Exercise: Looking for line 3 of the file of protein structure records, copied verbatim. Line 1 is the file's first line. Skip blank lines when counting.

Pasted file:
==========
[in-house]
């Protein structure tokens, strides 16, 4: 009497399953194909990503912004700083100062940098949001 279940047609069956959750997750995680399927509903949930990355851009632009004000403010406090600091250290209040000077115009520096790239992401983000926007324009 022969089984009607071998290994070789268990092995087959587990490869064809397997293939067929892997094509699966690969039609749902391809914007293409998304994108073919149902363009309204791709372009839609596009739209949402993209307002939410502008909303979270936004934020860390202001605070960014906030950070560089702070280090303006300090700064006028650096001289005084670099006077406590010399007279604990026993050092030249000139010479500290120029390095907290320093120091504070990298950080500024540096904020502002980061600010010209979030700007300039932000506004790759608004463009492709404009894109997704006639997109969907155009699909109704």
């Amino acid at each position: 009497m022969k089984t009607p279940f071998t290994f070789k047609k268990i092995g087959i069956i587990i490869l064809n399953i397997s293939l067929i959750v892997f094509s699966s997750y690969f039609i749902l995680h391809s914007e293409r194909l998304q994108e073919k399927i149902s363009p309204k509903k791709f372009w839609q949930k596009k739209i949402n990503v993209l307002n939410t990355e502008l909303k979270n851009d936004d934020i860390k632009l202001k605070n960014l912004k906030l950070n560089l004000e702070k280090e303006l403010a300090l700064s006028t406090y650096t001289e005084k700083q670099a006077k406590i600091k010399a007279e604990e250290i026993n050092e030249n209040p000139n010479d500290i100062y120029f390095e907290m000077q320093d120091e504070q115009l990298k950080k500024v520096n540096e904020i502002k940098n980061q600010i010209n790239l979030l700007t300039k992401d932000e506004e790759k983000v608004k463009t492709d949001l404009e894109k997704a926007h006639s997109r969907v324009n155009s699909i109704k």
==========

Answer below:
């Amino acid at each position: 009497m022969k089984t009607p279940f071998t290994f070789k047609k268990i092995g087959i069956i587990i490869l064809n399953i397997s293939l067929i959750v892997f094509s699966s997750y690969f039609i749902l995680h391809s914007e293409r194909l998304q994108e073919k399927i149902s363009p309204k509903k791709f372009w839609q949930k596009k739209i949402n990503v993209l307002n939410t990355e502008l909303k979270n851009d936004d934020i860390k632009l202001k605070n960014l912004k906030l950070n560089l004000e702070k280090e303006l403010a300090l700064s006028t406090y650096t001289e005084k700083q670099a006077k406590i600091k010399a007279e604990e250290i026993n050092e030249n209040p000139n010479d500290i100062y120029f390095e907290m000077q320093d120091e504070q115009l990298k950080k500024v520096n540096e904020i502002k940098n980061q600010i010209n790239l979030l700007t300039k992401d932000e506004e790759k983000v608004k463009t492709d949001l404009e894109k997704a926007h006639s997109r969907v324009n155009s699909i109704k």